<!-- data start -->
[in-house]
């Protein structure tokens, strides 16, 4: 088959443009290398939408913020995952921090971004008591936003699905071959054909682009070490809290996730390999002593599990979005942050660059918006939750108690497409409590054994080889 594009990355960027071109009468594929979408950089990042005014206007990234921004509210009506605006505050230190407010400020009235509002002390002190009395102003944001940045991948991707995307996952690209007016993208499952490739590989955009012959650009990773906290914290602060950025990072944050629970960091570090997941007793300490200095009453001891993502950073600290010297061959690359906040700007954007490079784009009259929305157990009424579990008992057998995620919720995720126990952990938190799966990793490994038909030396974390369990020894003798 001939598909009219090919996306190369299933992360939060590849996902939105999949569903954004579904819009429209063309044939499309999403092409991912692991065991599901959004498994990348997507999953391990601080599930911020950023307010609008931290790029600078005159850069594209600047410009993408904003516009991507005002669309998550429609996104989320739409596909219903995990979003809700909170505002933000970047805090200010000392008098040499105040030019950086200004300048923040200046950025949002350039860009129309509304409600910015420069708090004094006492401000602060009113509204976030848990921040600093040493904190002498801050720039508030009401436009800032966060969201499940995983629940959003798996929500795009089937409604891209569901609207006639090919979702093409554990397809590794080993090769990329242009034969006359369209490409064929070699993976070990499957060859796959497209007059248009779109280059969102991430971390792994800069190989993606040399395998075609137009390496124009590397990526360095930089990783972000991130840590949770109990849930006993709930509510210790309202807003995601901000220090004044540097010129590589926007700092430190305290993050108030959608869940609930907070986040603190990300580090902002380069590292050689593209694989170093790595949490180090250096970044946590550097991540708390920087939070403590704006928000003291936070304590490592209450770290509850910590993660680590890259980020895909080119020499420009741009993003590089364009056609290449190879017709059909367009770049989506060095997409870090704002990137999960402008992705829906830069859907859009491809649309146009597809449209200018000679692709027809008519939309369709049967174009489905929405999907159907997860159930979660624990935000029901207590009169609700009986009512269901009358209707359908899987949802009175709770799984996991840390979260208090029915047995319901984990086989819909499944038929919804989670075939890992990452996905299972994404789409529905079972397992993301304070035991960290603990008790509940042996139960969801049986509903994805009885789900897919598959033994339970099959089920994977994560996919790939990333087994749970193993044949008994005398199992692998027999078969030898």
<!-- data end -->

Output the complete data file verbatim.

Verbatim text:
[in-house]
């Protein structure tokens, strides 16, 4: 088959443009290398939408913020995952921090971004008591936003699905071959054909682009070490809290996730390999002593599990979005942050660059918006939750108690497409409590054994080889 594009990355960027071109009468594929979408950089990042005014206007990234921004509210009506605006505050230190407010400020009235509002002390002190009395102003944001940045991948991707995307996952690209007016993208499952490739590989955009012959650009990773906290914290602060950025990072944050629970960091570090997941007793300490200095009453001891993502950073600290010297061959690359906040700007954007490079784009009259929305157990009424579990008992057998995620919720995720126990952990938190799966990793490994038909030396974390369990020894003798 001939598909009219090919996306190369299933992360939060590849996902939105999949569903954004579904819009429209063309044939499309999403092409991912692991065991599901959004498994990348997507999953391990601080599930911020950023307010609008931290790029600078005159850069594209600047410009993408904003516009991507005002669309998550429609996104989320739409596909219903995990979003809700909170505002933000970047805090200010000392008098040499105040030019950086200004300048923040200046950025949002350039860009129309509304409600910015420069708090004094006492401000602060009113509204976030848990921040600093040493904190002498801050720039508030009401436009800032966060969201499940995983629940959003798996929500795009089937409604891209569901609207006639090919979702093409554990397809590794080993090769990329242009034969006359369209490409064929070699993976070990499957060859796959497209007059248009779109280059969102991430971390792994800069190989993606040399395998075609137009390496124009590397990526360095930089990783972000991130840590949770109990849930006993709930509510210790309202807003995601901000220090004044540097010129590589926007700092430190305290993050108030959608869940609930907070986040603190990300580090902002380069590292050689593209694989170093790595949490180090250096970044946590550097991540708390920087939070403590704006928000003291936070304590490592209450770290509850910590993660680590890259980020895909080119020499420009741009993003590089364009056609290449190879017709059909367009770049989506060095997409870090704002990137999960402008992705829906830069859907859009491809649309146009597809449209200018000679692709027809008519939309369709049967174009489905929405999907159907997860159930979660624990935000029901207590009169609700009986009512269901009358209707359908899987949802009175709770799984996991840390979260208090029915047995319901984990086989819909499944038929919804989670075939890992990452996905299972994404789409529905079972397992993301304070035991960290603990008790509940042996139960969801049986509903994805009885789900897919598959033994339970099959089920994977994560996919790939990333087994749970193993044949008994005398199992692998027999078969030898």